- Apologies for absence were received from Sir Christopher Audland, Damon de Laszlo, John Edmonds, Sir Bernard Ingham, George Nissen. Douglas McDevitte, Lord Vinson of Roddam Dene, John Haddon, Terry Wynn, Robin Smith, Barrie Yates, Bill Williamson, Lord Hunt of Wirral, Derek Shaw, Ian Currie, John Hook, Michael Payton, Mrs Marie Zabell, Sir Robert Malpas, Paul Spare
- Minutes of the previous meeting held on October 22, 2018 (and circulated with the agenda) were accepted with a correction: it should be recorded that Terry Wynn had given his apologies.
- There were no Matters Arising
- Neville Chamberlain was elected Chairman of SONE and a Director (nem con)
- Wade Allison was re-elected Honorary Secretary and a Director, and Ian McFarlane was re-elected Honorary Treasurer and a Director.
- The following were re-elected to the Committee for the year 2019/20: Neville Chamberlain, Wade Allison, Ian McFarlane, John Assheton, Adrian Bull, Gerald Clark, Damon de Laszlo, Jack Simmons, Robin Smith, Paul Spare, Bill Wilkinson and Anton van der Merwe.
- The Directors’ Report and Accounts for 2018/9 had been circulated to all members with the Agenda and were discussed.
- The Treasurer thanked Robert Maclachlan for his help in preparing the new shorter form of the Accounts following his suggestion at the 2018 AGM. This had provided an important cost saving.
- Robert Maclachlan suggested that SONE should make further significant cost savings by changing its website provider. This idea met with widespread support. It was agreed that the Committee should consider this suggestion.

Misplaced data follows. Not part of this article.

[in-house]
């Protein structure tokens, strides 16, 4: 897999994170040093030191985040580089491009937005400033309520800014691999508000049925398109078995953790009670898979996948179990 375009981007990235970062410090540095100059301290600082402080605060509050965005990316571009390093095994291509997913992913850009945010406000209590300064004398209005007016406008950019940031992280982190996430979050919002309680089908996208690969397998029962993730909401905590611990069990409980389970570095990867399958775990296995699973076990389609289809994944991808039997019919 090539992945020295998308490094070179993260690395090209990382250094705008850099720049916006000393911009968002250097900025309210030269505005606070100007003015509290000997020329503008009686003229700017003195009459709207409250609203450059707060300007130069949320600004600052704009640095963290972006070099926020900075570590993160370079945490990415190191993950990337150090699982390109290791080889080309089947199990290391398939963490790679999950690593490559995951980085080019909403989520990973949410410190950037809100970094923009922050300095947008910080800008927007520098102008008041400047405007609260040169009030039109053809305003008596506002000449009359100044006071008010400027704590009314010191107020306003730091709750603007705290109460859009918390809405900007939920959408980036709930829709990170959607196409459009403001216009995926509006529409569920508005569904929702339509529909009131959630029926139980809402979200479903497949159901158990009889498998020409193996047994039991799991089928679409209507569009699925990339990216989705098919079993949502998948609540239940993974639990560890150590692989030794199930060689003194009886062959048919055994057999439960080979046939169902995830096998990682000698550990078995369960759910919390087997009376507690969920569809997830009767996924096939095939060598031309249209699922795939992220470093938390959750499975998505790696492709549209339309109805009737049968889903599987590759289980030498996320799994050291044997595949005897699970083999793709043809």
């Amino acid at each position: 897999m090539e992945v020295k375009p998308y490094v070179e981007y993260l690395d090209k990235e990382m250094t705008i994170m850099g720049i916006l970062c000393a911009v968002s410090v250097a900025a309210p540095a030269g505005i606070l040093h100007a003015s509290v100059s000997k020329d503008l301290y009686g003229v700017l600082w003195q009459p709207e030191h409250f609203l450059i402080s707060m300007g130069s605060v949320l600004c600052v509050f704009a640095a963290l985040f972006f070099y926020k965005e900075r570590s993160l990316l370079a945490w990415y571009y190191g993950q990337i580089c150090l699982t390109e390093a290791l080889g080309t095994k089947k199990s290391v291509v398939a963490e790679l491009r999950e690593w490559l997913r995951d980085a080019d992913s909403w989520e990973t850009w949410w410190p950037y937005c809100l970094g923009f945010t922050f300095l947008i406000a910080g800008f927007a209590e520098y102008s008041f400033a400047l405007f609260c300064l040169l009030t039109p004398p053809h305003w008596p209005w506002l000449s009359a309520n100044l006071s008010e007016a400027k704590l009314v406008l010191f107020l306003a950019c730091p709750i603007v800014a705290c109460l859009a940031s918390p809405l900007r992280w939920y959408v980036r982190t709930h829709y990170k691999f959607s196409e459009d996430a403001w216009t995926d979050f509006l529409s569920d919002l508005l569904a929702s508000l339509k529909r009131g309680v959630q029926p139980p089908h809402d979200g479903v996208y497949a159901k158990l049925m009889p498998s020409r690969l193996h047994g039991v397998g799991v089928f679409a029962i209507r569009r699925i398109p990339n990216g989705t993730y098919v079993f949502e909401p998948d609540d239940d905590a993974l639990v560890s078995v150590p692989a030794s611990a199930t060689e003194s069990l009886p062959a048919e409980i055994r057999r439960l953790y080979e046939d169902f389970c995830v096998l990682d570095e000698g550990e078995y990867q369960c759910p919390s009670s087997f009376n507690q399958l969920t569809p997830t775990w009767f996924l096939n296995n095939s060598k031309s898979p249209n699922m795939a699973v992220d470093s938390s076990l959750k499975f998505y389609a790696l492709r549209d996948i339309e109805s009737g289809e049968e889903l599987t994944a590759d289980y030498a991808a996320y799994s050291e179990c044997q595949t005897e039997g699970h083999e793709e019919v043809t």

- The Treasurer reported that further savings were planned by holding alternate Committee Meetings online, thereby saving both personal travel and room hire.
- The Report and Accounts were then passed by a show of hands.
- Membership changes. The Treasurer reported that a number of people had joined so that membership remained stable.
- The Secretary exhibited a poster that he had presented at the recent IAEA Conference on Climate Change and Nuclear Power. That meeting successfully brought Climate Change, Nuclear Power and many educated young people from around the world together for the first time. However, the message of the poster showed how much further the international community has to go unequivocally to embrace nuclear power as the essential response to Climate Change.
- The invited speaker was Dr Ian Scott, Co-Founder and Chief Technology Officer, Moltex Energy Ltd. He gave a very positive account of the Moltex Molten Salt Reactor, its principles, prospects and challenges. He emphasised the open-door policy and encouragement that the project has received in Canada and indeed in USA. However, in the UK the lack of Government interest and the missed opportunities were disappointing. He emphasised that it remains essential to reach and inform Government Ministers. Those present expressed great interest in what he had to say and there was much lively discussion. The Chairman thanked Dr Scott warmly for his presentation. In the absence of any other business the Meeting closed at 4.30 pm.